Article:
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The Atlantic
SNL Skewers Gaslighting … With the Help of Hello Kitty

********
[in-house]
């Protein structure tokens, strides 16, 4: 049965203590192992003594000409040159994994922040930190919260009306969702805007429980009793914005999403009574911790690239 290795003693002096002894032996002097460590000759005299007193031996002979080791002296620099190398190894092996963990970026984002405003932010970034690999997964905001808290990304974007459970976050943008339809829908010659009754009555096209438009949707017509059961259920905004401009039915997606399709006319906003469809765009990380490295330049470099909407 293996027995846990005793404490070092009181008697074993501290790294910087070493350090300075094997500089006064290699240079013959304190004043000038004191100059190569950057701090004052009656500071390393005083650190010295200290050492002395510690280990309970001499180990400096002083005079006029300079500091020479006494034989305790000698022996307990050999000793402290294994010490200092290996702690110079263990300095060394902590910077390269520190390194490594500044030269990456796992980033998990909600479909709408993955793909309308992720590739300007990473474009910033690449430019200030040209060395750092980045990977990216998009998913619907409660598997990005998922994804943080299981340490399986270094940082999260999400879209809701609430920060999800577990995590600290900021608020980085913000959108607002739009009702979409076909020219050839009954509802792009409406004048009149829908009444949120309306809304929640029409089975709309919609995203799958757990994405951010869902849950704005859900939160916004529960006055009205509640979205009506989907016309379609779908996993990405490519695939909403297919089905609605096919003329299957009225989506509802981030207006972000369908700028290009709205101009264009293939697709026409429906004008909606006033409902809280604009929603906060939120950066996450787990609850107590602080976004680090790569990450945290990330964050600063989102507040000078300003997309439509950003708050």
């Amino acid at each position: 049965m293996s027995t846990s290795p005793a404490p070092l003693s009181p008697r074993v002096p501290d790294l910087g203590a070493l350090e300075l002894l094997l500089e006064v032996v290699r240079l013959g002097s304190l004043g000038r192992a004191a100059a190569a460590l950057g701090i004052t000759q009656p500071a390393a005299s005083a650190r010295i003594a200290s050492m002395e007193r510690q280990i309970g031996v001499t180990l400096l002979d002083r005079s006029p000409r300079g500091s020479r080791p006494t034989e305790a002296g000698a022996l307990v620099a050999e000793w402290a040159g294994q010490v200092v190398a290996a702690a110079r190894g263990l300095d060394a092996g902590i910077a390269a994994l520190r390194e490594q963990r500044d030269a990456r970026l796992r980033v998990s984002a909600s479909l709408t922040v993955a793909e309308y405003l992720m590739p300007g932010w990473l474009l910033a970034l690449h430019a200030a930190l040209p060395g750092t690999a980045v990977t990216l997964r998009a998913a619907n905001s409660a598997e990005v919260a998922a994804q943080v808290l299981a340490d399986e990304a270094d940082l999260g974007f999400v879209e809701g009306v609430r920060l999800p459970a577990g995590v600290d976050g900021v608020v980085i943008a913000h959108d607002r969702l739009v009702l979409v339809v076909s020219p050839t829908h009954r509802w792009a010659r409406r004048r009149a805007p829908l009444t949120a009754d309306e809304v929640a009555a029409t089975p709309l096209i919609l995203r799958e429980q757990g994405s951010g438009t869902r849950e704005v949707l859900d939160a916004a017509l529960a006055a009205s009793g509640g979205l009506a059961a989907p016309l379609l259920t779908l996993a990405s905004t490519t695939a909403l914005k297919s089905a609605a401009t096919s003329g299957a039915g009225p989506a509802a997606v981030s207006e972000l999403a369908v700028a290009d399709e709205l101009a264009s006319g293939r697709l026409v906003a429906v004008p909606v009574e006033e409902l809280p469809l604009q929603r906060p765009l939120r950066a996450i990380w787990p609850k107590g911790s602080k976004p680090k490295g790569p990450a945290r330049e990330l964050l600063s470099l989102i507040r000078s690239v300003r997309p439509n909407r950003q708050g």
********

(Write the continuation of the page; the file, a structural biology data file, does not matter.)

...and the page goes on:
Earlier this week, Merriam-Webster announced its 2022 word of the year: gaslighting. The dictionary’s selection of the term—defined as “the act or practice of grossly misleading someone, especially for one’s own advantage”—was in part a response to public demand: Searches for gaslighting rose by 1,740 percent over the past 12 months. That interest might reflect the fact that gaslighting describes so much, so efficiently. It emphasizes the emotional consequences of lies, capturing the destabilizing feeling that can set in when someone or something keeps telling you that your perception of reality is wrong.Many recent works of culture have tried to give shape to that feeling. The latest attempt, appropriately, found its articulation through a mouthless cat. Last night’s Saturday Night Live, hosted by Keke Palmer, displayed the show’s usual mix of topical humor (the night’s roastees included Herschel Walker, Mitch McConnell, and Ye) and broad observation. But one sketch, in particular, managed to capture this dizzying political moment by thoroughly conceding to its absurdities. The setting: an employee training at a Sanrio store in New York City. The players: two store managers who were familiarizing four new hires with Sanrio’s “official Hello Kitty story.” Among the facts that the managers insisted on: Hello Kitty is “a human little girl.” She has a boyfriend named Dear Daniel, who actually is a cat. She is in the third grade. She is also, somehow, 48 years old.The sketch was, on its face, a skewering of the ever-expanding Hello Kitty commercial universe, which features many of the clichés of modern marketing: “collabs,” children’s goods sold to adults, ludicrous brand extensions. A good portion of the “facts” the managers shared in the sketch were real claims that Sanrio, Hello Kitty’s parent company, has made: The company really does argue that its flagship bit of IP—whiskered, pointy-eared, and surnamed Kitty—is a human girl. Its website really does insist, earnestly and somewhat militantly, that she was born in the suburbs of London, and that she “lives with her parents and her twin sister Mimmy who is her best friend.”[Read: How Saturday Night Live turned the Big Lie into a big farce]But the real target of the joke is not Hello Kitty herself, thankfully. (A formative ritual of my childhood involved visiting stores’ Hello Kitty sections; the pens and erasers and stationery sets smelled of strawberry and possibility, and I cherished them.) Instead, the satire came at the expense of the managers, played by Cecily Strong and Molly Kearney, who treated their training session as an indoctrination—and who kept insisting, with Kool-Aid-drunk fervor, that the “facts” they were imparting about a fictional feline were inarguable truths. With that upside-down premise, the sketch mocked the speed with which, fandom, today, can turn toxic. It mocked the authors who try to retcon their own canons. And it mocked, above all, the people who think they can retcon reality itself.The sketch aired the day after Elon Musk—a very rich man and a very poor steward of Twitter—advertised new “revelations” about Hunter Biden’s laptop. The “reporting” he teased was neither journalism nor much of a scandal. But, like the Hello Kitty managers, he intimated that he alone had access to the “official” story—that he alone had the authority to determine the facts. The sketch’s two most vocal trainees, played by Palmer and Bowen Yang, captured the emotional stakes of the powerful man’s assumption. Alternately confused and amused and offended, they widened their eyes as more “official facts” were flung their way. They grew even more baffled as the managers revealed that Sanrio’s executives, despite all the details they have claimed for Hello Kitty, have declined to specify her race. (“She has an age, height, pet, and relationship, but she’s raceless?” Yang yells, practically vibrating with confusion.) Their despair was eloquent. When down is up and up is down, it becomes ever more difficult—and exhausting—to stay steady.[Read: Does Dave Chappelle find anything funnier than being canceled?]“Hello Kitty” was a punctuation mark to an episode that suggested how riddled this moment is with category errors. In the cold open, Herschel Walker, played by Kenan Thompson, referred to McConnell as “Mitch McDonalds” and called a revolving door a “merry-go-round,” the mistakes drawing attention to Walker’s woeful miscasting as a politician. Palmer’s monologue culminated in an announcement that she was expecting a child, thus reframing the intimacies of pregnancy as a media event. (“It is bad when people on the internet spread rumors about you, y’all,” she joked, “but it is even worse when they’re correct.”) On “Weekend Update,” Colin Jost discussed “the brain fog of long-haul Kanye”—likening Ye, the human, to Ye, the chronic symptom.A truism of Saturday Night Live, and of satire as a whole, is that its task is made more difficult when a culture already makes fun of itself. There’s a timely logic, then, to SNL’s embrace of absurdity. Gaslighting, before it was applied to American politics, was a term of domestic violence: It emphasized the sense of unreality that can descend when an abuser tries to convince someone that their understanding of the world is mistaken. It is a term of trauma, reclaimed for this political moment—a time of big lies and small, and a time when people who claim authority insist that, though the creature looks like a cat and acts like a cat, she is, in fact, a 48-year-old little girl.